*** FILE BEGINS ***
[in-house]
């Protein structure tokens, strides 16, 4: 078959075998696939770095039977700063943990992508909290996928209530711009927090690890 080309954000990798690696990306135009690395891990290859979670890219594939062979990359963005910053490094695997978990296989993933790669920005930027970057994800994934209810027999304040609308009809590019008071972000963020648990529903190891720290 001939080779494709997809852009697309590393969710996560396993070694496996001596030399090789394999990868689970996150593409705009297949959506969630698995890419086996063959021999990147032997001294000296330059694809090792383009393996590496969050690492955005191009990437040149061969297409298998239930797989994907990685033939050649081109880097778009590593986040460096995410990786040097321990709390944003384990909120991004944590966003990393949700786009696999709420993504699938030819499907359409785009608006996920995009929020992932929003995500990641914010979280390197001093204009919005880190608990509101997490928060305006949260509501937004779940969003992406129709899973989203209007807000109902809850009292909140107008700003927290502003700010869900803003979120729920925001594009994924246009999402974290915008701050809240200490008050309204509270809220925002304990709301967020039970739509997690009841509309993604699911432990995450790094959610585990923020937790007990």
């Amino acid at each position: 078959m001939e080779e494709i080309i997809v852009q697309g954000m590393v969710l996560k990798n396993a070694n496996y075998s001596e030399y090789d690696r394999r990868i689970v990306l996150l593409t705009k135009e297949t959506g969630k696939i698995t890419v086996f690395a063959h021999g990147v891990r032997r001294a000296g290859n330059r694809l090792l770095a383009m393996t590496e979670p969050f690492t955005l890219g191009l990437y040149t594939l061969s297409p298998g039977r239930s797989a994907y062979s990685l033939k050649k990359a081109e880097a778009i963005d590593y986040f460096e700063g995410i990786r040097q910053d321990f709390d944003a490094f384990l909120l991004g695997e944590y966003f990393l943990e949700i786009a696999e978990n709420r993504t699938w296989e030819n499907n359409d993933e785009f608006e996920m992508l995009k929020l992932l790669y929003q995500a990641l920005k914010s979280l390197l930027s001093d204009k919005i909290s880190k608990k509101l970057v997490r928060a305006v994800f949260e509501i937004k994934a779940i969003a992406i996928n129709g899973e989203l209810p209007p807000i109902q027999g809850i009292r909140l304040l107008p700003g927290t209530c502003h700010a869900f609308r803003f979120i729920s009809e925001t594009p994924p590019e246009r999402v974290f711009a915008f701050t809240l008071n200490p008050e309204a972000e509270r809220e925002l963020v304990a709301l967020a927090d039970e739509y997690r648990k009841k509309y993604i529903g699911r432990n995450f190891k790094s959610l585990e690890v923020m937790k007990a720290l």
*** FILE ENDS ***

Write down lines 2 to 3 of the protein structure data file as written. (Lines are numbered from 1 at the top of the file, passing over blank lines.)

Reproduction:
């Protein structure tokens, strides 16, 4: 078959075998696939770095039977700063943990992508909290996928209530711009927090690890 080309954000990798690696990306135009690395891990290859979670890219594939062979990359963005910053490094695997978990296989993933790669920005930027970057994800994934209810027999304040609308009809590019008071972000963020648990529903190891720290 001939080779494709997809852009697309590393969710996560396993070694496996001596030399090789394999990868689970996150593409705009297949959506969630698995890419086996063959021999990147032997001294000296330059694809090792383009393996590496969050690492955005191009990437040149061969297409298998239930797989994907990685033939050649081109880097778009590593986040460096995410990786040097321990709390944003384990909120991004944590966003990393949700786009696999709420993504699938030819499907359409785009608006996920995009929020992932929003995500990641914010979280390197001093204009919005880190608990509101997490928060305006949260509501937004779940969003992406129709899973989203209007807000109902809850009292909140107008700003927290502003700010869900803003979120729920925001594009994924246009999402974290915008701050809240200490008050309204509270809220925002304990709301967020039970739509997690009841509309993604699911432990995450790094959610585990923020937790007990």
């Amino acid at each position: 078959m001939e080779e494709i080309i997809v852009q697309g954000m590393v969710l996560k990798n396993a070694n496996y075998s001596e030399y090789d690696r394999r990868i689970v990306l996150l593409t705009k135009e297949t959506g969630k696939i698995t890419v086996f690395a063959h021999g990147v891990r032997r001294a000296g290859n330059r694809l090792l770095a383009m393996t590496e979670p969050f690492t955005l890219g191009l990437y040149t594939l061969s297409p298998g039977r239930s797989a994907y062979s990685l033939k050649k990359a081109e880097a778009i963005d590593y986040f460096e700063g995410i990786r040097q910053d321990f709390d944003a490094f384990l909120l991004g695997e944590y966003f990393l943990e949700i786009a696999e978990n709420r993504t699938w296989e030819n499907n359409d993933e785009f608006e996920m992508l995009k929020l992932l790669y929003q995500a990641l920005k914010s979280l390197l930027s001093d204009k919005i909290s880190k608990k509101l970057v997490r928060a305006v994800f949260e509501i937004k994934a779940i969003a992406i996928n129709g899973e989203l209810p209007p807000i109902q027999g809850i009292r909140l304040l107008p700003g927290t209530c502003h700010a869900f609308r803003f979120i729920s009809e925001t594009p994924p590019e246009r999402v974290f711009a915008f701050t809240l008071n200490p008050e309204a972000e509270r809220e925002l963020v304990a709301l967020a927090d039970e739509y997690r648990k009841k509309y993604i529903g699911r432990n995450f190891k790094s959610l585990e690890v923020m937790k007990a720290l």